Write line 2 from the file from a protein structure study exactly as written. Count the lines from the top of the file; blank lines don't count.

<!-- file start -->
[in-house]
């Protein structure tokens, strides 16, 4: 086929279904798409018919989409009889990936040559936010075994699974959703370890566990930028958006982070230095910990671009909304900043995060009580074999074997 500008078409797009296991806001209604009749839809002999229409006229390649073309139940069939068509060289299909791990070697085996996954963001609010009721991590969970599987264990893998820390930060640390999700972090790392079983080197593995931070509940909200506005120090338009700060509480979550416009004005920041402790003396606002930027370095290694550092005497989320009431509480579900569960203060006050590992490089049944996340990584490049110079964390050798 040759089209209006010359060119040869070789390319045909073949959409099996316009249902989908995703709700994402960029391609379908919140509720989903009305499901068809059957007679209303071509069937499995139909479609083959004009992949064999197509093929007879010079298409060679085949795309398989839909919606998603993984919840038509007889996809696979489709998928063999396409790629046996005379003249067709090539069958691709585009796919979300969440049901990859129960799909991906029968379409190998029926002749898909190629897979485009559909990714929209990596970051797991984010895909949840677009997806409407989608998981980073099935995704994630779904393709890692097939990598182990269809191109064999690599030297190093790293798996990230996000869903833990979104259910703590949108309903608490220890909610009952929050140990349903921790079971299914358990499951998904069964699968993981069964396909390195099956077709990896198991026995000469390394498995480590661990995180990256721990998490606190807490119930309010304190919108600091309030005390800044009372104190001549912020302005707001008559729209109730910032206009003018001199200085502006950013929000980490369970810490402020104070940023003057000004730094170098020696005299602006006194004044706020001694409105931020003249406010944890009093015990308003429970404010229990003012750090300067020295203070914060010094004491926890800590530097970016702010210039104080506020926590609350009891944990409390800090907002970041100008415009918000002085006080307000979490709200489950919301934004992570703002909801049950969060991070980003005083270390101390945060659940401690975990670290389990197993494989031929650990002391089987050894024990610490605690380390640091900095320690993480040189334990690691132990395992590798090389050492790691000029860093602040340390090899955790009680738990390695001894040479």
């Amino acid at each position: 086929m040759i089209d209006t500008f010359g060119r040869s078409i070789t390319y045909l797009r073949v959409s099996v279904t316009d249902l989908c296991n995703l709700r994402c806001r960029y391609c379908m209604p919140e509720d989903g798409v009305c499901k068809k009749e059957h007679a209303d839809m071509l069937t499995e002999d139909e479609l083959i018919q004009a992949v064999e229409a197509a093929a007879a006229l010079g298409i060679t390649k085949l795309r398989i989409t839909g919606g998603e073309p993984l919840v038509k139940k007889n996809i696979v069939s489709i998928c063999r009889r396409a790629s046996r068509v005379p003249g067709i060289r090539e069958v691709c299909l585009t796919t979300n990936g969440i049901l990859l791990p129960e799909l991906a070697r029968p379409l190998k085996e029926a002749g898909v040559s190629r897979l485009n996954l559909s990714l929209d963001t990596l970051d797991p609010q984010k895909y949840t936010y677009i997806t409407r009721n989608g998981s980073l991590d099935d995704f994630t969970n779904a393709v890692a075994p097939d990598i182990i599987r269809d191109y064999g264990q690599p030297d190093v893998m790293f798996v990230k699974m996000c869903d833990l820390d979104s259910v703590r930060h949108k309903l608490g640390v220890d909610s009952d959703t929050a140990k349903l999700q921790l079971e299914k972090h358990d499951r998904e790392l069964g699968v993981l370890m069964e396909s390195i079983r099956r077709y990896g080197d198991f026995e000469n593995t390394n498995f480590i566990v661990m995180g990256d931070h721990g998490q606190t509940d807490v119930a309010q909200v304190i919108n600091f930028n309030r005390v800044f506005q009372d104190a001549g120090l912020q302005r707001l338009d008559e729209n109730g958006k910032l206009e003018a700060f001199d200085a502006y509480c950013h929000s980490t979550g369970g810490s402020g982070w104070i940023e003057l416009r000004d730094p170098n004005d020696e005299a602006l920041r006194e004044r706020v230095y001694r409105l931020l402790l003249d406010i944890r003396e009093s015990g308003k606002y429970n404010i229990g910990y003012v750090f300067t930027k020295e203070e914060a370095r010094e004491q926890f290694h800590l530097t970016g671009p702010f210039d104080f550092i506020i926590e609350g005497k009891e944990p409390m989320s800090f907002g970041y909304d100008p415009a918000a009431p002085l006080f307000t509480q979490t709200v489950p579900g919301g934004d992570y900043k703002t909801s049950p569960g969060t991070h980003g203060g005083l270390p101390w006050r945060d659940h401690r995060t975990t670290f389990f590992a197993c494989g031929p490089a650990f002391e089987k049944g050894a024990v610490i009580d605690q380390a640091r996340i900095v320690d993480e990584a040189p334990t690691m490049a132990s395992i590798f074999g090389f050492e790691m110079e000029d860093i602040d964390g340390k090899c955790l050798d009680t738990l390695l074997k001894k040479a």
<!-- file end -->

């Protein structure tokens, strides 16, 4: 086929279904798409018919989409009889990936040559936010075994699974959703370890566990930028958006982070230095910990671009909304900043995060009580074999074997 500008078409797009296991806001209604009749839809002999229409006229390649073309139940069939068509060289299909791990070697085996996954963001609010009721991590969970599987264990893998820390930060640390999700972090790392079983080197593995931070509940909200506005120090338009700060509480979550416009004005920041402790003396606002930027370095290694550092005497989320009431509480579900569960203060006050590992490089049944996340990584490049110079964390050798 040759089209209006010359060119040869070789390319045909073949959409099996316009249902989908995703709700994402960029391609379908919140509720989903009305499901068809059957007679209303071509069937499995139909479609083959004009992949064999197509093929007879010079298409060679085949795309398989839909919606998603993984919840038509007889996809696979489709998928063999396409790629046996005379003249067709090539069958691709585009796919979300969440049901990859129960799909991906029968379409190998029926002749898909190629897979485009559909990714929209990596970051797991984010895909949840677009997806409407989608998981980073099935995704994630779904393709890692097939990598182990269809191109064999690599030297190093790293798996990230996000869903833990979104259910703590949108309903608490220890909610009952929050140990349903921790079971299914358990499951998904069964699968993981069964396909390195099956077709990896198991026995000469390394498995480590661990995180990256721990998490606190807490119930309010304190919108600091309030005390800044009372104190001549912020302005707001008559729209109730910032206009003018001199200085502006950013929000980490369970810490402020104070940023003057000004730094170098020696005299602006006194004044706020001694409105931020003249406010944890009093015990308003429970404010229990003012750090300067020295203070914060010094004491926890800590530097970016702010210039104080506020926590609350009891944990409390800090907002970041100008415009918000002085006080307000979490709200489950919301934004992570703002909801049950969060991070980003005083270390101390945060659940401690975990670290389990197993494989031929650990002391089987050894024990610490605690380390640091900095320690993480040189334990690691132990395992590798090389050492790691000029860093602040340390090899955790009680738990390695001894040479």